The third issue of the journal ArteActa contains two peer-reviewed studies. In Hamlet Up Close and At a Distance, František A. Podhajský investigates Moretti’s “distance reading”, which he interrogates using both the evolution of the theoretical approaches of the Italian comparativist, as well as in connection with the tradition of Marxist thought, from which Moretti’s engagement with literature derives. In the study Creātiō ex nihilō, Martin Ledvinka presents a carefully deconstructed analysis of the television oratorio Genesis, which was the work of the notable Czech director Pavel Hobl in 1969, featuring music by Zbigniew Wiszniewski and text from Gottfreid Edel. Making use of the notions of, among others, the voice-object and acousmêtre, Ledvinka identifies the sound-component of the audio-visual artifact as an important narrative device.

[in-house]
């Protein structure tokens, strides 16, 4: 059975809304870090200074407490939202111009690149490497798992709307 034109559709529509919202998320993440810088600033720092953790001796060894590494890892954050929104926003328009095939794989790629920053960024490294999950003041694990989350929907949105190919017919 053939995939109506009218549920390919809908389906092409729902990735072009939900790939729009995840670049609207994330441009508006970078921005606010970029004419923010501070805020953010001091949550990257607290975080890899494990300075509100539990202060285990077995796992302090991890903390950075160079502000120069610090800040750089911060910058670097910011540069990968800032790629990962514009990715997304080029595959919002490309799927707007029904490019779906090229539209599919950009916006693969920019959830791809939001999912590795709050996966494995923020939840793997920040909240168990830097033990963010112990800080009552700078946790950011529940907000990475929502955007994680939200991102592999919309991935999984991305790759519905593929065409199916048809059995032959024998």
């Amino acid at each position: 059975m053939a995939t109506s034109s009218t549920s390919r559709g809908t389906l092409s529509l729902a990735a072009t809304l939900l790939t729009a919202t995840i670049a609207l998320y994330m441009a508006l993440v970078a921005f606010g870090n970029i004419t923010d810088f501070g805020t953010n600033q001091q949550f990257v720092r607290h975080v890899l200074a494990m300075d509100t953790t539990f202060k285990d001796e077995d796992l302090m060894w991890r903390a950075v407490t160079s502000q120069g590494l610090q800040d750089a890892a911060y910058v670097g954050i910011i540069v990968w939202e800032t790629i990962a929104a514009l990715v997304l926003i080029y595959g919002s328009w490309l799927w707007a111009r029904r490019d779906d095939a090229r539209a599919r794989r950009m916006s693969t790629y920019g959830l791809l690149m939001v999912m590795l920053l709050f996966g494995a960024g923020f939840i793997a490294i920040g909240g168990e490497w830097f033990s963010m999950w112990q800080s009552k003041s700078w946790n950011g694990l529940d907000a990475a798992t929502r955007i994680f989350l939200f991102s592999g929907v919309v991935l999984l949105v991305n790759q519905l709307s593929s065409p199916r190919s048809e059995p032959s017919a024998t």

In the essay section we bring forth a Czech translation of the essay Network Theory, Plot Analysis from the founder of the Stanford Literary Lab and pioneer of digital research in the humanities, Franco Moretti.
The review section of this issue of ArteActa has been dedicated to reflections on two books which, in our opinion, offer up inspiring interdisciplinary perspectives on performativity and the performing arts. Noemi Purkrábková and Jiří Sirůček meditate on Rodowick’s book What Philosophy Wants from Images, while Jan Bierhanzl places ideas of the American theorist Judith Butler, from her Notes Toward a Performative Theory of Assembly among other works, into context with the philosophical concepts of Hannah Arendt.
A brief report from Karolina Plicková from the symposium of DAMU’s Department of Alternative and Puppet Theatre on the phenomenon of the alternative in contemporary theatre brings the third issue to a close.